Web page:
Animal experiments have also confirmed the hypoallergenic properties of fermented soybean or soy meal products. With regard to the soybean allergy, fermentation of soy meal decreased the immune response to soy protein in piglets and the level of serum IgG decreased by 27.2% . Antigenic soybean proteins in the diet of early weaned pigs provoke a transient hypersensitivity associated with morphological changes including villi atrophy and crypt hyperplasia in the small intestine . All of these morphological changes can cause a malabsorption syndrome [26, 33], growth depression, and diarrhea [34, 35]. Differences of the villi condition in such pigs fed soy meal and fermented soy meal were investigated by using scanning electron microscopy . Piglets fed soy meal had shorter, disordered, and broader villi, whereas piglets fed fermented soy meal had long, round, regular, and tapering villi that could better digest and absorb nutrients.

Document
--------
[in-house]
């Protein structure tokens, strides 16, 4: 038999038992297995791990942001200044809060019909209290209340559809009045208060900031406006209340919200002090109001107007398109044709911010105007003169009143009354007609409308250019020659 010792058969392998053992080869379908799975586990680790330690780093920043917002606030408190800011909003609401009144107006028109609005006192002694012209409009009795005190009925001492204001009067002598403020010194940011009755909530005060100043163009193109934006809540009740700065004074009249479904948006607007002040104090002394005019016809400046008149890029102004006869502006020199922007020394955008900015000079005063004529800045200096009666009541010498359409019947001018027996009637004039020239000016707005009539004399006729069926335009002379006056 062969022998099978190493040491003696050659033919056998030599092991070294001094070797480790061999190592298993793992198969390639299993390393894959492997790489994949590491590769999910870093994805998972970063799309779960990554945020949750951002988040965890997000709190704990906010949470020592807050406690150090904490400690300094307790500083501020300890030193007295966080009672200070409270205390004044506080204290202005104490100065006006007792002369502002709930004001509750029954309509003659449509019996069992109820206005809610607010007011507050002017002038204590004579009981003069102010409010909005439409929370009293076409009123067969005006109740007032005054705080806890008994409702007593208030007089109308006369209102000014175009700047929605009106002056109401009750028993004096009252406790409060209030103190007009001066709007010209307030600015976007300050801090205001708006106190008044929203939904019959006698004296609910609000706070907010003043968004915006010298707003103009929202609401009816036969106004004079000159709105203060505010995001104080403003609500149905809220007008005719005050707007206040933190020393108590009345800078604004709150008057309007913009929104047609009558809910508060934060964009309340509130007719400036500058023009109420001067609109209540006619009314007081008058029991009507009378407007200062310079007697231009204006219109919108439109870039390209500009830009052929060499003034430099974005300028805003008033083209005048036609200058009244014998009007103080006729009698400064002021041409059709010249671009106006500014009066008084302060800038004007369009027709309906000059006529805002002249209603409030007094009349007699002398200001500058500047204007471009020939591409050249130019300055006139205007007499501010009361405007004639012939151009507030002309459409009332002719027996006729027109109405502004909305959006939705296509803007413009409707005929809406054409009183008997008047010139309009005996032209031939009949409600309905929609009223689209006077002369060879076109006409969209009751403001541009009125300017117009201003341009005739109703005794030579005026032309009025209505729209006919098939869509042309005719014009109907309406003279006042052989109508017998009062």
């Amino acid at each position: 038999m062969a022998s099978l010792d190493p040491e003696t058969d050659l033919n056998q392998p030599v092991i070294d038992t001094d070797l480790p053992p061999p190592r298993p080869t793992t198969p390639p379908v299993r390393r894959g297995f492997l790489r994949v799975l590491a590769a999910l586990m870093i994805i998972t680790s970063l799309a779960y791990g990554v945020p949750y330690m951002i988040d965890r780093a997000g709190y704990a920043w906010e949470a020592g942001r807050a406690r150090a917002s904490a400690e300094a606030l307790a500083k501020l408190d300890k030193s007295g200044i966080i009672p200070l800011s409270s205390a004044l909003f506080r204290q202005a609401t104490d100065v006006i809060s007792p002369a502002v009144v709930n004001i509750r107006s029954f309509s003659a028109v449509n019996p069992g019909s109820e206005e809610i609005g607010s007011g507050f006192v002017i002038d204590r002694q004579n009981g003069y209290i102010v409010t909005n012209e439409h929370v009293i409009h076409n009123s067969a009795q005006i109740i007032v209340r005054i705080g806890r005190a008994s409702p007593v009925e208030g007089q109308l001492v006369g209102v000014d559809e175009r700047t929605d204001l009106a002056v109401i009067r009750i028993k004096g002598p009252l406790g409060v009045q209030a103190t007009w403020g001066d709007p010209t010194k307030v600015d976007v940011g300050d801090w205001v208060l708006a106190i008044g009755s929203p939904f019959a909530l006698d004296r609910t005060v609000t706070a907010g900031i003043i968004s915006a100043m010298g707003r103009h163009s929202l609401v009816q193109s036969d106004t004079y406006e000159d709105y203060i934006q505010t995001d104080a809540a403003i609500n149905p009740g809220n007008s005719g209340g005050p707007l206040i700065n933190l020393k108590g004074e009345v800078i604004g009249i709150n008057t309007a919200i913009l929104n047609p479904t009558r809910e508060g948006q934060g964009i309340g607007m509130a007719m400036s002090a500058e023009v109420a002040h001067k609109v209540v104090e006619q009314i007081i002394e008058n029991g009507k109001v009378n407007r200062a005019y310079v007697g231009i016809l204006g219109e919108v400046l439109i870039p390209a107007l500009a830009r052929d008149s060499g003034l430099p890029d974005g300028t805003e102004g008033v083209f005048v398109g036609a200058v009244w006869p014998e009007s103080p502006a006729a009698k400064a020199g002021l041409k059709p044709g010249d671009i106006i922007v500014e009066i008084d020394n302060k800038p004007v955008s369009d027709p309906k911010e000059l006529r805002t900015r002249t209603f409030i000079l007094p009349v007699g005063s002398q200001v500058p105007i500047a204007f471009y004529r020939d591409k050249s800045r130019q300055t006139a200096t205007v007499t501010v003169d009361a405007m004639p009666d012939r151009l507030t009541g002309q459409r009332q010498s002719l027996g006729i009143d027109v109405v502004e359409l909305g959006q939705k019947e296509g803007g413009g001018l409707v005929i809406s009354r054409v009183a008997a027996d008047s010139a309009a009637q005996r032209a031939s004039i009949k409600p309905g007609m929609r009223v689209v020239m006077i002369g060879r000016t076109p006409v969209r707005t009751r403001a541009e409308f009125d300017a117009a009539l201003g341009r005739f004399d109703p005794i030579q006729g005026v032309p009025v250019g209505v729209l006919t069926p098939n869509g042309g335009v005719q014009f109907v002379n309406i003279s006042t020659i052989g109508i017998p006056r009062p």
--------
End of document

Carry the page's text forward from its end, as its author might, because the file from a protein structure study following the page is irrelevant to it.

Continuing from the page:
One of the acknowledged bioactive compounds in soybean is isolavone. Isoflavones generally exist in soybeans and soy foods as aglycones (daidzein, genistein, and glycitein), beta-glycosides (daidzin, genistin, and glycitin), acetylglycosides (6’’-O-acetyldaidzin, 6’’-O-acetylgenistin, and 6’’-O-acetylglycitin), and malonylglycosides (6’’-O-malonyldaidzin, 6’’-O—malonylgenistin, and 6’’-O-mlonylglycitin). The structures of the 12 isomers are shown in figure 2.Isoflavones physiological effects include their estrogenic activity, antioxidant and antifungal activity, and more importantly, to act as anti-carcinogens. Isoflavones may also help to reduce blood serum cholesterol levels .